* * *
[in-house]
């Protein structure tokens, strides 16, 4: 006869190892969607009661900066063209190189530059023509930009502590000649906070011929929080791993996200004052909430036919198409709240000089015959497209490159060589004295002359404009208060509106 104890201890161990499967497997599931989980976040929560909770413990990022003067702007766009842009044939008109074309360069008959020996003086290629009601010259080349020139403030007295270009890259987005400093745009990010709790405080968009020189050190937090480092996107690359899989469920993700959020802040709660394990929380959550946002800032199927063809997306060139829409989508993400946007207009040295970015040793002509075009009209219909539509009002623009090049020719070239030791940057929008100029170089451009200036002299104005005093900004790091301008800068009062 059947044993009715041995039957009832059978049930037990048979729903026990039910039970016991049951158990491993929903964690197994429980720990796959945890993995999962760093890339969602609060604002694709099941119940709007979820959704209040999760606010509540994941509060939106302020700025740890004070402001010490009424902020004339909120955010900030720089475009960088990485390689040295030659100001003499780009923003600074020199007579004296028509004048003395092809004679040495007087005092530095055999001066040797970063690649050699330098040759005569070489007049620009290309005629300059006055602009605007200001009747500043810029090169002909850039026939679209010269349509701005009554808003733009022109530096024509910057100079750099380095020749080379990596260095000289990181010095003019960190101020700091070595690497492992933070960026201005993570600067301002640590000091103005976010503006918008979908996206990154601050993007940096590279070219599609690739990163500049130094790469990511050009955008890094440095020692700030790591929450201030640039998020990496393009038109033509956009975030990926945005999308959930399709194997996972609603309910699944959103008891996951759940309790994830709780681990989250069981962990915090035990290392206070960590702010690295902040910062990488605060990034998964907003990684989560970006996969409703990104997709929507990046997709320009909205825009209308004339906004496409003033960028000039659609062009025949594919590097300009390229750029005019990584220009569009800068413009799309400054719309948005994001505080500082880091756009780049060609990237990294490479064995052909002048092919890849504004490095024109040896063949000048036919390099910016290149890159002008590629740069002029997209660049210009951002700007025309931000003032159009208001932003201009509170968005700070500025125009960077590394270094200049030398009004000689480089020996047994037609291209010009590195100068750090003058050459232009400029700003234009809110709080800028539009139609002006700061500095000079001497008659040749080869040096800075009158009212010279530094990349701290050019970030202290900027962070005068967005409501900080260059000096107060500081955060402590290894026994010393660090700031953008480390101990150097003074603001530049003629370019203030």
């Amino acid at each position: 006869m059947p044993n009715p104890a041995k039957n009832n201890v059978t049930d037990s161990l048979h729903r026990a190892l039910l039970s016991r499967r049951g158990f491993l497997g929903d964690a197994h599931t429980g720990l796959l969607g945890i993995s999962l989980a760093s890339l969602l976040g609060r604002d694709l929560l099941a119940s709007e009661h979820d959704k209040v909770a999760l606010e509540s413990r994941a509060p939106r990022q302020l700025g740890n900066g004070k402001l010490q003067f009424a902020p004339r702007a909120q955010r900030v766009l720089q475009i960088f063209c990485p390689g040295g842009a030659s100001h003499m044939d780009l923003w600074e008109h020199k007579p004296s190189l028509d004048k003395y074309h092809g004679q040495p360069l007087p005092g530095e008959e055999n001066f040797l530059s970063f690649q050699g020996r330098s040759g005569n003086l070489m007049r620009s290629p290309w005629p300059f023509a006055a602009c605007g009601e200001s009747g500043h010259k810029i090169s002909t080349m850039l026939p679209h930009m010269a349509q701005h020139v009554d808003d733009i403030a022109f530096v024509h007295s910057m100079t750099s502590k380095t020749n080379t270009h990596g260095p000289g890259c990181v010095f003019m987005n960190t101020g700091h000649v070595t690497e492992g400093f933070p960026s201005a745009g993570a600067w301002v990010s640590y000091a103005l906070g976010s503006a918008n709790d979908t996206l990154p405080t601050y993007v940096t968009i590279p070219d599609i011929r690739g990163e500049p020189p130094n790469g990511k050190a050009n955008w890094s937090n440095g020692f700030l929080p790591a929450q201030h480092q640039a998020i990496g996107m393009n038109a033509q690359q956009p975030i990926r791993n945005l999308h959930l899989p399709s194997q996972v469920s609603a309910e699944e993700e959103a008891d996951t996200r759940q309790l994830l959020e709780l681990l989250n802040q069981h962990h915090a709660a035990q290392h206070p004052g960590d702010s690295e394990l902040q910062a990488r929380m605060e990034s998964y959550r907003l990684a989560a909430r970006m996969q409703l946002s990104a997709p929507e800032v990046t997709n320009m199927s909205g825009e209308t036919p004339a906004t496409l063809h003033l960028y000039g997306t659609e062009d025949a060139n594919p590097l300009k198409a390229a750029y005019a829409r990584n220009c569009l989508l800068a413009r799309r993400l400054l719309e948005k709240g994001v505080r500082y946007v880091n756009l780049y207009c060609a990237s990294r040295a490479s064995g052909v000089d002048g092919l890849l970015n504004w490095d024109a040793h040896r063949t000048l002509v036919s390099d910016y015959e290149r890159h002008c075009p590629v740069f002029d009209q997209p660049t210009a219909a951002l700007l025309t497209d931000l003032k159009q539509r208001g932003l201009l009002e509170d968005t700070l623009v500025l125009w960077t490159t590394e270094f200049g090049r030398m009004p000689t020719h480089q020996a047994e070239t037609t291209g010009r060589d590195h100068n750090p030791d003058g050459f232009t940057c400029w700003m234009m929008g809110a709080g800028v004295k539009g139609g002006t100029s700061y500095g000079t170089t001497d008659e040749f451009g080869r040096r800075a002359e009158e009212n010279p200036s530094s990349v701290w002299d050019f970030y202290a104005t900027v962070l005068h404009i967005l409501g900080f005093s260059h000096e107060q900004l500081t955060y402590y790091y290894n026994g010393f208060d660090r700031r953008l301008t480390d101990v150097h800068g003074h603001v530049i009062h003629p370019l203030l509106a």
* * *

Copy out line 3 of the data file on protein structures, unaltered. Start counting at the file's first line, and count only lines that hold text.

């Amino acid at each position: 006869m059947p044993n009715p104890a041995k039957n009832n201890v059978t049930d037990s161990l048979h729903r026990a190892l039910l039970s016991r499967r049951g158990f491993l497997g929903d964690a197994h599931t429980g720990l796959l969607g945890i993995s999962l989980a760093s890339l969602l976040g609060r604002d694709l929560l099941a119940s709007e009661h979820d959704k209040v909770a999760l606010e509540s413990r994941a509060p939106r990022q302020l700025g740890n900066g004070k402001l010490q003067f009424a902020p004339r702007a909120q955010r900030v766009l720089q475009i960088f063209c990485p390689g040295g842009a030659s100001h003499m044939d780009l923003w600074e008109h020199k007579p004296s190189l028509d004048k003395y074309h092809g004679q040495p360069l007087p005092g530095e008959e055999n001066f040797l530059s970063f690649q050699g020996r330098s040759g005569n003086l070489m007049r620009s290629p290309w005629p300059f023509a006055a602009c605007g009601e200001s009747g500043h010259k810029i090169s002909t080349m850039l026939p679209h930009m010269a349509q701005h020139v009554d808003d733009i403030a022109f530096v024509h007295s910057m100079t750099s502590k380095t020749n080379t270009h990596g260095p000289g890259c990181v010095f003019m987005n960190t101020g700091h000649v070595t690497e492992g400093f933070p960026s201005a745009g993570a600067w301002v990010s640590y000091a103005l906070g976010s503006a918008n709790d979908t996206l990154p405080t601050y993007v940096t968009i590279p070219d599609i011929r690739g990163e500049p020189p130094n790469g990511k050190a050009n955008w890094s937090n440095g020692f700030l929080p790591a929450q201030h480092q640039a998020i990496g996107m393009n038109a033509q690359q956009p975030i990926r791993n945005l999308h959930l899989p399709s194997q996972v469920s609603a309910e699944e993700e959103a008891d996951t996200r759940q309790l994830l959020e709780l681990l989250n802040q069981h962990h915090a709660a035990q290392h206070p004052g960590d702010s690295e394990l902040q910062a990488r929380m605060e990034s998964y959550r907003l990684a989560a909430r970006m996969q409703l946002s990104a997709p929507e800032v990046t997709n320009m199927s909205g825009e209308t036919p004339a906004t496409l063809h003033l960028y000039g997306t659609e062009d025949a060139n594919p590097l300009k198409a390229a750029y005019a829409r990584n220009c569009l989508l800068a413009r799309r993400l400054l719309e948005k709240g994001v505080r500082y946007v880091n756009l780049y207009c060609a990237s990294r040295a490479s064995g052909v000089d002048g092919l890849l970015n504004w490095d024109a040793h040896r063949t000048l002509v036919s390099d910016y015959e290149r890159h002008c075009p590629v740069f002029d009209q997209p660049t210009a219909a951002l700007l025309t497209d931000l003032k159009q539509r208001g932003l201009l009002e509170d968005t700070l623009v500025l125009w960077t490159t590394e270094f200049g090049r030398m009004p000689t020719h480089q020996a047994e070239t037609t291209g010009r060589d590195h100068n750090p030791d003058g050459f232009t940057c400029w700003m234009m929008g809110a709080g800028v004295k539009g139609g002006t100029s700061y500095g000079t170089t001497d008659e040749f451009g080869r040096r800075a002359e009158e009212n010279p200036s530094s990349v701290w002299d050019f970030y202290a104005t900027v962070l005068h404009i967005l409501g900080f005093s260059h000096e107060q900004l500081t955060y402590y790091y290894n026994g010393f208060d660090r700031r953008l301008t480390d101990v150097h800068g003074h603001v530049i009062h003629p370019l203030l509106a």